Friday, June 11, 2010

New York Divorce and Family Law: Violance Against Women Act

The Justice Department has decided that the criminal provisions in the Violence Against Women act should be enforced in cases involving gay and lesbian relationships.

The Violence Against Women Act was first passed by Congress in 1994. Its provisions made it a federal crime to cross state lines with the intent of committing domestic violence, stalking, or violating a protection order. The government’s application of laws to gay and lesbian relationships has been a matter of great contention. The Defense of Marriage Act, a 1996 law, required the federal government to define terms like “marriage” and “spouse” as legal categories that can only be understood as a union between one man and one woman.

Since the Violence Against Women Act includes terms not covered by the Defense of Marriage Act, like “dating partner” and “intimate partner”, and since the provisions of the Act make clear it applies to conduct against male, as well as female, victims, it has been determined that the text of the Act is gender-neutral.

The expansion of the Violence Against Women Act, like the amendment to Article 8 of the Family Court Act in New York which extended the ability of an individual to obtain an Order of Protection against any individual they have been in an intimate relationship with regardless of whether such persons have lived together at any time, is a step towards equality and recognizing that same-sex couples are subject to the same issues facing other committed couples, such as domestic violence.

If you are seeking more information about Family Offense Proceedings or any other Family Court preceding in New York you may go to:

Until Next Time,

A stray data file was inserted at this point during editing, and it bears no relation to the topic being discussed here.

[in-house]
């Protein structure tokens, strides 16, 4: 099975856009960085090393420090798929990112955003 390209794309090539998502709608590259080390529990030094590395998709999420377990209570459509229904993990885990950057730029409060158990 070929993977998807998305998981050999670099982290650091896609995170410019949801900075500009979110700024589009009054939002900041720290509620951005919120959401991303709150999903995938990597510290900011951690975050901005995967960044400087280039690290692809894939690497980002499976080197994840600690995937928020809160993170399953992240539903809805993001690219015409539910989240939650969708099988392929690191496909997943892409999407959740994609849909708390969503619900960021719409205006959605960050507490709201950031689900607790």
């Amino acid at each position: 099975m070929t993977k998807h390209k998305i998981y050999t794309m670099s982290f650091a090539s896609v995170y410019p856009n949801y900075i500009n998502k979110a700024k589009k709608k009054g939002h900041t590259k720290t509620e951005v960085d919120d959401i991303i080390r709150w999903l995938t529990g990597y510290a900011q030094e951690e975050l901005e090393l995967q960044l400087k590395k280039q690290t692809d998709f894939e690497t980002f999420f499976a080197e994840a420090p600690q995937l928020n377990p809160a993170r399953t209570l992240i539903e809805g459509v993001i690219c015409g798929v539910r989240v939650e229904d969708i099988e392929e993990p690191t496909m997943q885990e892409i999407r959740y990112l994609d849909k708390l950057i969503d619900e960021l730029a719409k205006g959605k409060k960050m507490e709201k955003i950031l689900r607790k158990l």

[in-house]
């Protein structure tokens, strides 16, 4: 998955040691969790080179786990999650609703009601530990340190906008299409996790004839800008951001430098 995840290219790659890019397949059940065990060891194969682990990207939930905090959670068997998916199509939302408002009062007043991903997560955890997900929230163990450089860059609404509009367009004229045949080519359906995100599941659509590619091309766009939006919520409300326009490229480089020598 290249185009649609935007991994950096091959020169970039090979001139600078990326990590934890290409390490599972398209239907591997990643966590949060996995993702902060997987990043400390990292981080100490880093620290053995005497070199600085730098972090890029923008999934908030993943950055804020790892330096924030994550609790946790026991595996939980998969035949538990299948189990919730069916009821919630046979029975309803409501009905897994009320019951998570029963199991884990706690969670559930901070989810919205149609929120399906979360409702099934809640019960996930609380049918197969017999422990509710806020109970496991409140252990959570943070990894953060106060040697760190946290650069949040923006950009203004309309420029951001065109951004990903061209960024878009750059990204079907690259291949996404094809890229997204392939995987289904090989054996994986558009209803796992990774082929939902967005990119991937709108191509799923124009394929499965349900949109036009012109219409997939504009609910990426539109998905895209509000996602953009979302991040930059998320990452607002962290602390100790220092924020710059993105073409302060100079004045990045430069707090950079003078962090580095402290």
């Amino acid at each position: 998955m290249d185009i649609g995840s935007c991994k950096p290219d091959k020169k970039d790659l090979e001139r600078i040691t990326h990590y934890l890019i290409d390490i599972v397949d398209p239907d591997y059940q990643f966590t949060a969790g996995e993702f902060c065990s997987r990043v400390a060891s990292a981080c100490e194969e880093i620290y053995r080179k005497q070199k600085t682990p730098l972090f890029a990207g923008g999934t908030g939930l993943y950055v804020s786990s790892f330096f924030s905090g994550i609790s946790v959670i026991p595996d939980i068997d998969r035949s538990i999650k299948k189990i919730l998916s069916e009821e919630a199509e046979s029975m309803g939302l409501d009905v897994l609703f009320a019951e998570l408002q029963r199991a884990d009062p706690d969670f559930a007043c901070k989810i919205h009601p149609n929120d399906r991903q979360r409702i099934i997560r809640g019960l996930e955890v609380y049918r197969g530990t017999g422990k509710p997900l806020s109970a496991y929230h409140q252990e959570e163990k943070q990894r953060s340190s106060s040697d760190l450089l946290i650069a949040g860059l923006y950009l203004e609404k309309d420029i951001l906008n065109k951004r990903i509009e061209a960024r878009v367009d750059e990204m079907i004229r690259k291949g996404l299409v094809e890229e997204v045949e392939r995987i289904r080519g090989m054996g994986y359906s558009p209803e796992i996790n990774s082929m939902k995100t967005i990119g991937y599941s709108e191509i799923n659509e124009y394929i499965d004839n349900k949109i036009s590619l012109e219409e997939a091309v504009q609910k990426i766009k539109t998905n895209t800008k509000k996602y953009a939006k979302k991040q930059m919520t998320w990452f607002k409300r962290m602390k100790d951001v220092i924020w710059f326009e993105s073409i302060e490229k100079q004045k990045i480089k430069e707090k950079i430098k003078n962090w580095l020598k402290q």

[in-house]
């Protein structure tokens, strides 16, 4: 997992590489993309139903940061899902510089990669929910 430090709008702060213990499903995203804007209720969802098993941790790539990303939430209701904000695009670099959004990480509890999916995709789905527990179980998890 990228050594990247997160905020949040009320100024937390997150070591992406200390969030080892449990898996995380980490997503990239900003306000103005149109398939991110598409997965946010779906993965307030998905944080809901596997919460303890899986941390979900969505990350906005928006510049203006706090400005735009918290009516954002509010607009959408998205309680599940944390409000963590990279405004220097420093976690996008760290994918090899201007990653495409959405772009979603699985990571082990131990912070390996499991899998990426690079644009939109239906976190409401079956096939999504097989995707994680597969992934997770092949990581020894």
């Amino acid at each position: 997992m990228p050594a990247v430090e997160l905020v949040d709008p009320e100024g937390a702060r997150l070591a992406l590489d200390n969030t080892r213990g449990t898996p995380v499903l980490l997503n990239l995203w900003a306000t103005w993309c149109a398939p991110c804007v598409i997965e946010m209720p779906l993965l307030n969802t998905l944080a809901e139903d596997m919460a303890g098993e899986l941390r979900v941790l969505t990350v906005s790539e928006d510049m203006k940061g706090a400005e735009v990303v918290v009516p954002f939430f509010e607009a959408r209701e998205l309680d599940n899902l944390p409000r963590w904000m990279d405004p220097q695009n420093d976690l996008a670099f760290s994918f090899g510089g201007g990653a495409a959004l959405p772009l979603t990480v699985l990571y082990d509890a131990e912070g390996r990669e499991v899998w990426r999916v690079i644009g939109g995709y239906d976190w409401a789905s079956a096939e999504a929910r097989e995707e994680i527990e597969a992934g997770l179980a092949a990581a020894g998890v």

Helen M. Dukhan, Esq., LL.M. @


  1. Ms. Dukhan, I live in North Carolina and my wife and I were married in California in September of 2008. We resided in North Carolina at the time of our wedding and own property together in North Carolina. My wife is uncertain that she loves me or ever loved me in the way she portrayed in our preparation and since our marriage began. I have been searching diligently online and spoken with a North Carolina LGBT attorney. She was unable to help me with any aspect of determine where I may be able to obtain an annulment or divorce without having to satisfy a residency requirement. Any thoughts?

  2. Janine,

    I am sorry to hear that. I know it's a very difficult situation. Now, I cannot represent you as I am only licensed in New York, so as a disclaimer the following is not formal legal advice and you should still seek counsel to advise you further. Every state has residency requirements; however, I don't think that is your main problem. You should find out from a lawyer in North Carolina if they give full faith and credit to the contracts of other states, meaning will they let you get divorced if they themselves don't recognize same-sex marriage. In New York, the state may not allow it, but they recognize it if the couple was married in a state that does. Now, if North Carolina does give full faith and credit to your marriage contract made in California, then I would probably recommend that you file in North Carolina as you reside there, your marital residence is there, and you have property there. If the Court gave me a problem, then I would ask the Court for further guidance as to where to get divorced and which state has jurisdiction over the divorce. I hope this helps at least a little bit. Good Luck!